Ugh! these videos存o many problems with this. See my last post. I explain why. Will anyone else like to weigh in on whats wrong with the way this form is expressed here? @Oily Dragon? @Kung Fu Wang?
 

Kung Fu Wang

Sr. Grandmaster
MT Mentor
Joined
Sep 26, 2012
Messages
14,284
Reaction score
4,655
Location
Austin, Tx/Shell Beach, Ca
I like to use two punches and one kick all at the same time, not too many people can block all three,
This is also the long fist basic 2 punches and 1 kick combo.

- Right kick and left punch at the same time (right kick coordinate with left punch).
- When right kick drops, right punch land (right punch coordinate with right foot landing).

It's amazing that not everybody can throw right kick and left punch at the same time. I have tested this on beginners. May be only 1 out of 4 can do this.

IMO, the "groin kick and face punch" at the same time is very advance MA skill.
 

Kung Fu Wang

Sr. Grandmaster
MT Mentor
Joined
Sep 26, 2012
Messages
14,284
Reaction score
4,655
Location
Austin, Tx/Shell Beach, Ca
Ugh! these videos存o many problems with this. See my last post. I explain why. Will anyone else like to weigh in on whats wrong with the way this form is expressed here? @Oily Dragon? @Kung Fu Wang?
Just for the sake of discussion. When he does

- the reverse punch at 0.26, his right fist, right shoulder and left shoulder should make a perfect straight line. He didn't extend his punch far enough.



- horse stance left punch at 0.41, his right foot should point south or southeast. It should not point to the southwest.

Many people do this kind of outward horse stance, and I don't know the reason behind it.

If you face north with outward horse stance, when your

- left leg borrow the counter force from the ground, your body will move to northwest.
- right leg borrow the counter force from the ground, your body will move to northeast.

Since your body can't move toward NW and NE at the same time, this kind of outward horse stance make no combat sense at all.

 
Last edited:
OP
C

CMyers0323

Blue Belt
Joined
Feb 3, 2022
Messages
263
Reaction score
54
About 15 years ago I tried to use the x guard and at the time the theory was that it made it possible for me to catch incoming punches. Unfortunately I never got around to test it

My theory is that it takes away the guess work of which hand to use to grab. We have this in Jow Ga but it's function is often glossed over with questionable applications
Can't say I've fully tested either but Wing Chun has the Kang Sao which uses similar concepts and it can work but again not fully tested either.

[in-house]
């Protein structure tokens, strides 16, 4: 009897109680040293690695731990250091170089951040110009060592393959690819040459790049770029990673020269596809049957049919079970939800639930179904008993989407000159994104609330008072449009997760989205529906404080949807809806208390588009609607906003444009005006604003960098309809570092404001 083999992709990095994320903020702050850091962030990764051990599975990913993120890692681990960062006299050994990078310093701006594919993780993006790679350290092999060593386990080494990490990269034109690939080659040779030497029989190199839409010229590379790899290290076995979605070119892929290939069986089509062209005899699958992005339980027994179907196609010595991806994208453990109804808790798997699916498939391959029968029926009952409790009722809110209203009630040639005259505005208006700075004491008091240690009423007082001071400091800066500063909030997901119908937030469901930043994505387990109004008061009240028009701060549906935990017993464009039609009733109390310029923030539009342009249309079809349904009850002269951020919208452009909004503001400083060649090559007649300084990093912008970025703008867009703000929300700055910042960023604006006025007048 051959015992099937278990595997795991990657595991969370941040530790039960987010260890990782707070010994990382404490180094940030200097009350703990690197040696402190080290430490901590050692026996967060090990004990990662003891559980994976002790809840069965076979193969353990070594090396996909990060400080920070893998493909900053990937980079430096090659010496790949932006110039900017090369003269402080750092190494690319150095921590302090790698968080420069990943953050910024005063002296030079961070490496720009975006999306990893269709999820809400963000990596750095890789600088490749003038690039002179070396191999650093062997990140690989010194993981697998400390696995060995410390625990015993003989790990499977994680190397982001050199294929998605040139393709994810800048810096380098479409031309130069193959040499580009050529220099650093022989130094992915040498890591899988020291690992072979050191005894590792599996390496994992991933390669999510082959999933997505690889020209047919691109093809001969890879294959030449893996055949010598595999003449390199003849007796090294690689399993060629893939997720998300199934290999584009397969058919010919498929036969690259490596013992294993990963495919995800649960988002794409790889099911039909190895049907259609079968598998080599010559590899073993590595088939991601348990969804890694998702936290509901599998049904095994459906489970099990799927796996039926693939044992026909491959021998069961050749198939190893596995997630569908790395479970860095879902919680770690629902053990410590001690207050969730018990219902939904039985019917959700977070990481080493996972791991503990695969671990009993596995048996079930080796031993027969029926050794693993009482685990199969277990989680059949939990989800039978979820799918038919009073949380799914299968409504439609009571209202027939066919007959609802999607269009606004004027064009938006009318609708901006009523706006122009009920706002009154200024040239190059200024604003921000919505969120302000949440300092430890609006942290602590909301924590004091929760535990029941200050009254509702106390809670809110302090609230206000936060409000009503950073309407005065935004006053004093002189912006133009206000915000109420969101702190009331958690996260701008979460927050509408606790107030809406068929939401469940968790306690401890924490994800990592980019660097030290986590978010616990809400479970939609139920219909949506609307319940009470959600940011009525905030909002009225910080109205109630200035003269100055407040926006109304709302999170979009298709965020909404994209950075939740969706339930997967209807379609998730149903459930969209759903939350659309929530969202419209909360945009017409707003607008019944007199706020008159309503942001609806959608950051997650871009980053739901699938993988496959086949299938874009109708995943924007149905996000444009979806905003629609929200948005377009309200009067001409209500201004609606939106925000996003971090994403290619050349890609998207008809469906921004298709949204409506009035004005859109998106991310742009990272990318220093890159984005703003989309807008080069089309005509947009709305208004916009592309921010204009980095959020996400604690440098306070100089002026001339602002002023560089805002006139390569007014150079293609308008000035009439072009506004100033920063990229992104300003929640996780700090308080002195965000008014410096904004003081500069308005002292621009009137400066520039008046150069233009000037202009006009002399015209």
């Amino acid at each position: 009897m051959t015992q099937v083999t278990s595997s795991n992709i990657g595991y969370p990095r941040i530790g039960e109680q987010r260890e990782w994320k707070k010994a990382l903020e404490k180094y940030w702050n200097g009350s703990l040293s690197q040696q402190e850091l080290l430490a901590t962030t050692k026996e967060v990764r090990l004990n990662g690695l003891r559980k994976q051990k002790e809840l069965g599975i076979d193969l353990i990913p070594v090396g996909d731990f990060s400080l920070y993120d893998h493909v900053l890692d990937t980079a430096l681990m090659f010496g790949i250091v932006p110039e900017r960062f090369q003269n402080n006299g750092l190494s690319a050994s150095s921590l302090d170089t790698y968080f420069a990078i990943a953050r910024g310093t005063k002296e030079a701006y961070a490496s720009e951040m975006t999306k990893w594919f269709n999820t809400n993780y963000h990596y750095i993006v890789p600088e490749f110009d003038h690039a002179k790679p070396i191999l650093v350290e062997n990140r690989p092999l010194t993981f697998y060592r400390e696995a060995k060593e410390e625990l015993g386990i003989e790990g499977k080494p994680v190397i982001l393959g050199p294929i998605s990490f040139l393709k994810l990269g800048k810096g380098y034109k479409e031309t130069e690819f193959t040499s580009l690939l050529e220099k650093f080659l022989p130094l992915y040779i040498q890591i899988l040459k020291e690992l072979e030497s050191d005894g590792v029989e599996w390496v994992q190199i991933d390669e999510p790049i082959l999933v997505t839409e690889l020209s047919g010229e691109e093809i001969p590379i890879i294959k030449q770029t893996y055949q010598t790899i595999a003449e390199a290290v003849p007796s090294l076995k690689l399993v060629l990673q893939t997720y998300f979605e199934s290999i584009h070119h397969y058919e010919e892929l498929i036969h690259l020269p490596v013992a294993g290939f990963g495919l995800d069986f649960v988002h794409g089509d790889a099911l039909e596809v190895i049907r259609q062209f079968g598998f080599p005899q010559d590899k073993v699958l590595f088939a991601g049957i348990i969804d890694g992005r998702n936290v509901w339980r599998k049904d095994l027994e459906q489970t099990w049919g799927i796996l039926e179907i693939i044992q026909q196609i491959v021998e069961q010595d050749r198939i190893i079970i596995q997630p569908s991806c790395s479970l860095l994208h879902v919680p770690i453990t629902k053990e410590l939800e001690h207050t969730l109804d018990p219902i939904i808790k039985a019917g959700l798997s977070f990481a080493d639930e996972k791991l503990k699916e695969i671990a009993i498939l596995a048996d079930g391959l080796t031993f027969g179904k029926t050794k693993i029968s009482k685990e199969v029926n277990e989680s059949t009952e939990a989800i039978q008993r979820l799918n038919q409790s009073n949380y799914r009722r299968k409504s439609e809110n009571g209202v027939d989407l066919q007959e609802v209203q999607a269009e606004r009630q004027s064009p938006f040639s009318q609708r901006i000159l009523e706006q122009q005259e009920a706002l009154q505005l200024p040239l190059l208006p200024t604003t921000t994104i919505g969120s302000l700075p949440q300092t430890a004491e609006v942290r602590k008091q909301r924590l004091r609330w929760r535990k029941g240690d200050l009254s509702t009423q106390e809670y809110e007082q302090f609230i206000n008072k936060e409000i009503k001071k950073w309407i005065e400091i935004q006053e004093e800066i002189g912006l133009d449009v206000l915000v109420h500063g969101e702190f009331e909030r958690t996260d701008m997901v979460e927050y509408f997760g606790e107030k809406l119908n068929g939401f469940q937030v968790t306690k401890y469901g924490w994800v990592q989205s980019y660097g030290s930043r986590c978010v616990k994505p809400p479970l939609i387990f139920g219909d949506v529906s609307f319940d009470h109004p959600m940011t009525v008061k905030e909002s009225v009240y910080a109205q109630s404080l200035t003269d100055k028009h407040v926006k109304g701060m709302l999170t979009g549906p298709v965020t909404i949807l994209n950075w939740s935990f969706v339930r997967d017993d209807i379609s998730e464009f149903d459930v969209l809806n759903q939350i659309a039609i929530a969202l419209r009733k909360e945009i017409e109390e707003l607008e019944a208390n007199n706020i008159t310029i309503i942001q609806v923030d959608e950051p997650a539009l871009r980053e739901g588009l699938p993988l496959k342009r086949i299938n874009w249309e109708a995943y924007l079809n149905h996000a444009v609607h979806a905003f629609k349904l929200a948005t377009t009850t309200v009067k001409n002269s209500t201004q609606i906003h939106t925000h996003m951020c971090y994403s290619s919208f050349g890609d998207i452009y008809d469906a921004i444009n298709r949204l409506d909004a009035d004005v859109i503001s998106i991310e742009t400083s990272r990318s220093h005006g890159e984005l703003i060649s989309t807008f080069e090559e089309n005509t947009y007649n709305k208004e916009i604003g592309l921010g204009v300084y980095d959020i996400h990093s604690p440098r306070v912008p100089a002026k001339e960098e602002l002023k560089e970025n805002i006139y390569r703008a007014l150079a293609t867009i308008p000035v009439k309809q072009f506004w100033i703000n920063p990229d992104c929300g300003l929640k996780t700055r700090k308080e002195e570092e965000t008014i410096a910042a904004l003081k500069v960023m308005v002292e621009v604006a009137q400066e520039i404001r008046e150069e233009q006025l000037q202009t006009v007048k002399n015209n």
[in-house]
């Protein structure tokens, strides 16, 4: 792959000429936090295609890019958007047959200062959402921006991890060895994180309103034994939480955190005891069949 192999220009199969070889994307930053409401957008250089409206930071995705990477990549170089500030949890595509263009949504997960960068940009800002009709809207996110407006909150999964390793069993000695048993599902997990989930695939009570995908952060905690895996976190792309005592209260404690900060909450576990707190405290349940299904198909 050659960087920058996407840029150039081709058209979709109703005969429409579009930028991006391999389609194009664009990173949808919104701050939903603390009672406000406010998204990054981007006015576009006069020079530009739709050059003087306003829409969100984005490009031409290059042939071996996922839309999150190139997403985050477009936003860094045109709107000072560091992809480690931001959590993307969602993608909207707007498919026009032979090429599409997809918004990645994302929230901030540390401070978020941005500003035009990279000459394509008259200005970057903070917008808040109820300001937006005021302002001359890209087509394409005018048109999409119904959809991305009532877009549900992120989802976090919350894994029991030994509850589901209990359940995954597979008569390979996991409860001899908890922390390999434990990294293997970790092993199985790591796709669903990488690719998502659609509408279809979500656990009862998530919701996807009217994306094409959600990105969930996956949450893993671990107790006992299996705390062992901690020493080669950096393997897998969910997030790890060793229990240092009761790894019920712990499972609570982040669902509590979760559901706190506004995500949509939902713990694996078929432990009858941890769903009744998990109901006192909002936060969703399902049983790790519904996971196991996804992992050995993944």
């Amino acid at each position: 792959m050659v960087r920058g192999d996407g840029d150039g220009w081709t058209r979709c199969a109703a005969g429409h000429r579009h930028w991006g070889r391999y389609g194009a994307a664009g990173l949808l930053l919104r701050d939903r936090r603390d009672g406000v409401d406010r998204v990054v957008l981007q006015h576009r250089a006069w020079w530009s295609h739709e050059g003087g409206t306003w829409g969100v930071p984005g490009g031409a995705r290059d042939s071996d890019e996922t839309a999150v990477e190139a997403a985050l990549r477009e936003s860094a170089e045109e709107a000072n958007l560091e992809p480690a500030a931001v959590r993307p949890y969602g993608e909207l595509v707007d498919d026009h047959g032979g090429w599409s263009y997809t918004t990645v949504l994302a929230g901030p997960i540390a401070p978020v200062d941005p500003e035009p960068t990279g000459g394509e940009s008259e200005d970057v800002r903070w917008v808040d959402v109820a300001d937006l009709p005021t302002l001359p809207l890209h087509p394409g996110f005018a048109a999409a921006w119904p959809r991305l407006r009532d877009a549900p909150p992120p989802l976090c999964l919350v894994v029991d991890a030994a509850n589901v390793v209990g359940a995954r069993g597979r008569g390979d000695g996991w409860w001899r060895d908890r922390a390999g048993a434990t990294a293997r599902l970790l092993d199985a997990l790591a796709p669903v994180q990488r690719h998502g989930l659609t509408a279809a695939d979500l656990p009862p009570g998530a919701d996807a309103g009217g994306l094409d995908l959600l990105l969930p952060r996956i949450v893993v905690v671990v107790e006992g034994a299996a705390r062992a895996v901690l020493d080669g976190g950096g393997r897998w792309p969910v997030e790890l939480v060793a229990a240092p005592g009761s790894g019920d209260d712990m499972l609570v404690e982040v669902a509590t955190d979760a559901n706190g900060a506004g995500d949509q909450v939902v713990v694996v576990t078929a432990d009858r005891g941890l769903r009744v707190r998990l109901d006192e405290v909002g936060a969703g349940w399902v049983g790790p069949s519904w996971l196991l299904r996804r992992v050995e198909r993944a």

OP
C

CMyers0323

Blue Belt
Joined
Feb 3, 2022
Messages
263
Reaction score
54
I think it's for breaking and hyperextending the attacker's punch. I tried to grab using my forearms and it was very inefficient. Sweaty arms made it pointless.

Breaking the punching arm and collapsing the punching arm became more realistic. My kung fu brother told me that he was jumped in the parking lot and he used that movement to break the punching arm of the attacker. He wasn't the best kung fu student, so if his story was is true then it makes the technique very practical. which is what you want in a technique.
That would make sense. I'd have to work with it more to see how it could work. I wouldn't have guessed it's a wood tactic but I guess it can make sense.

That's awesome it's cool to hear stories like that cause we all know sparring still is different than actual fights.
 
OP
C

CMyers0323

Blue Belt
Joined
Feb 3, 2022
Messages
263
Reaction score
54
If you use both arms to block your opponent's groin kick, you don't have the 3rd arm to block your opponent's face punch.

The groin kick, face punch is my favor combo. Even if my opponent drops 1 arm to block my groin kick, since I have 2 arms, I can use 1st arm to jam his upper arm and punch his face with my 2nd arm.

A groin kick followed with 3 head punches is a very powerful combination. The groin kick can be fake 90% of the time. Even the 1st head punch can be fake. The real attack are the 2nd and the 3rd head punches.

All my guys train groin kick, face punch combo as the general entering strategy.

I 100% agree. While I'm sure it isn't full proof either I started leaning more into Leg blocks. I also do Shin training/iron body but those once trained help keep you from leaning in much. There not perfect but I guess it's better than just taking a leg kick
 

Latest Discussions

Top